Tag Archives: biology

Psychology Phenomena {12} ~ The Coolidge Effect

The Coolidge effect is a biological phenomenon seen in animals, whereby males exhibit renewed sexual interest whenever a new female is introduced to have sex with, even after cessation of sex with prior but still available sexual partners. To a lesser extent, the effect is also seen among females with regard to their mates.

The Coolidge effect can be attributed to an increase in sexual responsiveness, and a shortening of the sexual refractory period. The evolutionary benefit to this phenomenon is that a male can fertilize multiple females. The male may be reinvigorated repeatedly for successful insemination of multiple females. This type of mating system can be referred to as polygyny, where one male has multiple female mates, but each female only mates with one or a few male mates.

~Quantum Biology~

Physicists have known about quantum effects for well over a hundred years, where particles defy our sensibilities by disappearing from one place and reappearing in other, or by being in two places at once. But these effects are not relegated to arcane lab experiments. As scientists are increasingly suspecting, quantum mechanics may also apply to biological processes.

Perhaps the best example is photosynthesis — a remarkably efficient system in which plants (and some bacteria) build the molecules they need by using energy from sunlight. It turns out that photosynthesis may in fact rely on the “superposition” phenomenon, where little packets of energy explore all possible paths, and then settle on the most efficient one. It’s also possible that avian navigation, DNA mutations (via quantum tunnelling), and even our sense of smell, relies on quantum effects. Though it’s a highly speculative and controversial field, its practitioners look to the day when insights gleaned may result in new drugs and biomimetic systems (with biomemetics being another emergent scientific field, where biological systems and structures are used to create new materials and machines).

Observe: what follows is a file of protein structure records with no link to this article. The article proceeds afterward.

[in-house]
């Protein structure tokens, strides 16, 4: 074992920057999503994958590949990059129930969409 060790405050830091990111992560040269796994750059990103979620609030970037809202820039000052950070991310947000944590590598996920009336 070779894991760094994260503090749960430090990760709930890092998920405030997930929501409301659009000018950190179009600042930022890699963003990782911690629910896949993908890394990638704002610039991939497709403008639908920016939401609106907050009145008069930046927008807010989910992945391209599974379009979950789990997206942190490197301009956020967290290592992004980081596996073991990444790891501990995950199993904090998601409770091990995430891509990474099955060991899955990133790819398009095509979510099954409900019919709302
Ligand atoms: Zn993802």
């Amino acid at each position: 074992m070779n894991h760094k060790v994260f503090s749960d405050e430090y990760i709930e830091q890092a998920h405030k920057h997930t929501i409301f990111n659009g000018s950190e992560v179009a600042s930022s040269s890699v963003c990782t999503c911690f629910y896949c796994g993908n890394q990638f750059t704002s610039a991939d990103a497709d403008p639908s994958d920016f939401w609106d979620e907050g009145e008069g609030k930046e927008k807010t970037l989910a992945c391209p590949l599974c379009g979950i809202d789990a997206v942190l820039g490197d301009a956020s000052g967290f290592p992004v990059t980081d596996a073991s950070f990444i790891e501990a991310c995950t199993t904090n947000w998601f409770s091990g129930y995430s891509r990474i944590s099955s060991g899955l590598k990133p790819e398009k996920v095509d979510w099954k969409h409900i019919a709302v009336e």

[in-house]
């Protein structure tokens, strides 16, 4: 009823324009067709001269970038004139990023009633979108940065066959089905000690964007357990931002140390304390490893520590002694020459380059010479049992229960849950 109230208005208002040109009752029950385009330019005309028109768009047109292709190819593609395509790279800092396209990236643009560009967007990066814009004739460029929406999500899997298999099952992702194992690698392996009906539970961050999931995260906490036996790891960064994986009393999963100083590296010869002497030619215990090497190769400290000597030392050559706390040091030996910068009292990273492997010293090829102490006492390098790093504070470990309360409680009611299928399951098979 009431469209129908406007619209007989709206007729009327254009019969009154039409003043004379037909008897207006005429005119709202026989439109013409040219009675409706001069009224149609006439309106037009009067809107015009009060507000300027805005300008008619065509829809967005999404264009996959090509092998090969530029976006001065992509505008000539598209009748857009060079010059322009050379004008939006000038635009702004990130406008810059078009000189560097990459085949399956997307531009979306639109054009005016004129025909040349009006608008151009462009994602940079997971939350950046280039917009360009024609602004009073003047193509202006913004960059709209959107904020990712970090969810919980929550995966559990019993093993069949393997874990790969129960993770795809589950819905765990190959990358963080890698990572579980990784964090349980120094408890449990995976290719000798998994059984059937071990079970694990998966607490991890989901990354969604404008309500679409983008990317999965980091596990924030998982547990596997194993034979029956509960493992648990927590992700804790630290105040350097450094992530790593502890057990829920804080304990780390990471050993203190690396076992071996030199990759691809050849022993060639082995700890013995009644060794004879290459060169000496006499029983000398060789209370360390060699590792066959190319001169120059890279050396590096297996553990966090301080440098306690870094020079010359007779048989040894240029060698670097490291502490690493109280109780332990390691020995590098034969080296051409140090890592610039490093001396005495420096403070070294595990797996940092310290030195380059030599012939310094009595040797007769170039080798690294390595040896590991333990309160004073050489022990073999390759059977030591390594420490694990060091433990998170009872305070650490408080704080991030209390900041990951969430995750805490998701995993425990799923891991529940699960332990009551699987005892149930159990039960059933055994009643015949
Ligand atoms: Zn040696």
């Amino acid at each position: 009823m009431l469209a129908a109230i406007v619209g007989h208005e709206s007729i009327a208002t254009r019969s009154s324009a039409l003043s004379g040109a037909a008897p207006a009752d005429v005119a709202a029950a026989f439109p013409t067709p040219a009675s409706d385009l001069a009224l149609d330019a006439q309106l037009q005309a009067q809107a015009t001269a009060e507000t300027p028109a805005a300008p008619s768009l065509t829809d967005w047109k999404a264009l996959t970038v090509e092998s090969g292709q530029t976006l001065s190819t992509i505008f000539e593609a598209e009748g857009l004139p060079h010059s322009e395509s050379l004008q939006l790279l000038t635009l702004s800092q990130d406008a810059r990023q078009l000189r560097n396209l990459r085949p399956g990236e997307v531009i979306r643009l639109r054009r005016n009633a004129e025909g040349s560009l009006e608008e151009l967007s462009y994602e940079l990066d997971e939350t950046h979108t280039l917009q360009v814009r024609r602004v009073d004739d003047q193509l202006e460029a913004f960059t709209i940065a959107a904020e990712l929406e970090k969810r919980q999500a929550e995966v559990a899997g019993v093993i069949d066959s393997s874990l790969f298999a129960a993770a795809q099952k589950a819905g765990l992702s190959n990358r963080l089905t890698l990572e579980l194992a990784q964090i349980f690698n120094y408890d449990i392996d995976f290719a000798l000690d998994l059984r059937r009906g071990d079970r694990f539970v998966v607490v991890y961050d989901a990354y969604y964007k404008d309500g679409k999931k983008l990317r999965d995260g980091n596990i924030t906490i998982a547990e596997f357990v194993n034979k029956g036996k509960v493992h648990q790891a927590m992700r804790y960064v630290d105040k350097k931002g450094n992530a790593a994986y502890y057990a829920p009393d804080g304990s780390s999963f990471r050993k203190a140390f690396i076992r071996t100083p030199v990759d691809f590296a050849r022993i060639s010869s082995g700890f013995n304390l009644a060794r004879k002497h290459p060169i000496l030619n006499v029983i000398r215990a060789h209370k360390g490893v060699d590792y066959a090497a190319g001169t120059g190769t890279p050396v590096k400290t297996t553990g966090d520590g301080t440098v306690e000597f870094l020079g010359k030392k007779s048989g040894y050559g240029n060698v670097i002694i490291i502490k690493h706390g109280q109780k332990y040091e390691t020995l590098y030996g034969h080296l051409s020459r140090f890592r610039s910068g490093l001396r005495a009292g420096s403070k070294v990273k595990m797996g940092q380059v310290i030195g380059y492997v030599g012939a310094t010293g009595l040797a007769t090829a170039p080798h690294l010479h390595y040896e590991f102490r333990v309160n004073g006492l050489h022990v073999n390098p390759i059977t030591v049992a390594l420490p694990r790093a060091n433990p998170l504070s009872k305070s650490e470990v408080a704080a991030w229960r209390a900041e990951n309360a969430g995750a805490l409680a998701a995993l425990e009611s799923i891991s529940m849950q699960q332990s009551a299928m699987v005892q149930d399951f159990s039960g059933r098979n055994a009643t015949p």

Every now and then, a simple yet radical idea shakes the very foundations of knowledge. The startling discovery that the world was not flat challenged and ultimately changed the way people perceived themselves and their relationships with the world. “If the earth were really round,” it was argued, “Then the people at the bottom would fall off.” For most humans of the 15th century, the notion of Earth as ball of rock was nonsense. The whole of Western natural philosophy is undergoing a sea change again, forced upon us by the experimental findings of quantum theory. At the same time, these findings have increased our doubt and uncertainty about traditional physical explanations of the universe’s genesis and structure.

Biocentrism completes this shift in worldview, turning the planet upside down again with the revolutionary view that life creates the universe instead of the other way around. In this new paradigm, life is not just an accidental byproduct of the laws of physics.

Biocentrism takes the reader on a seemingly improbable but ultimately inescapable journey through a foreign universe—our own—from the viewpoints of an acclaimed biologist and a leading astronomer. Switching perspective from physics to biology unlocks the cages in which Western science has unwittingly managed to confine itself. Biocentrism shatters the reader’s ideas of life, time and space, and even death. At the same time, it releases us from the dull worldview that life is merely the activity of an admixture of carbon and a few other elements; it suggests the exhilarating possibility that life is fundamentally immortal.

Source: https://www.robertlanza.com/biocentrism-how-life-and-consciousness-are-the-keys-to-understanding-the-true-nature-of-the-universe/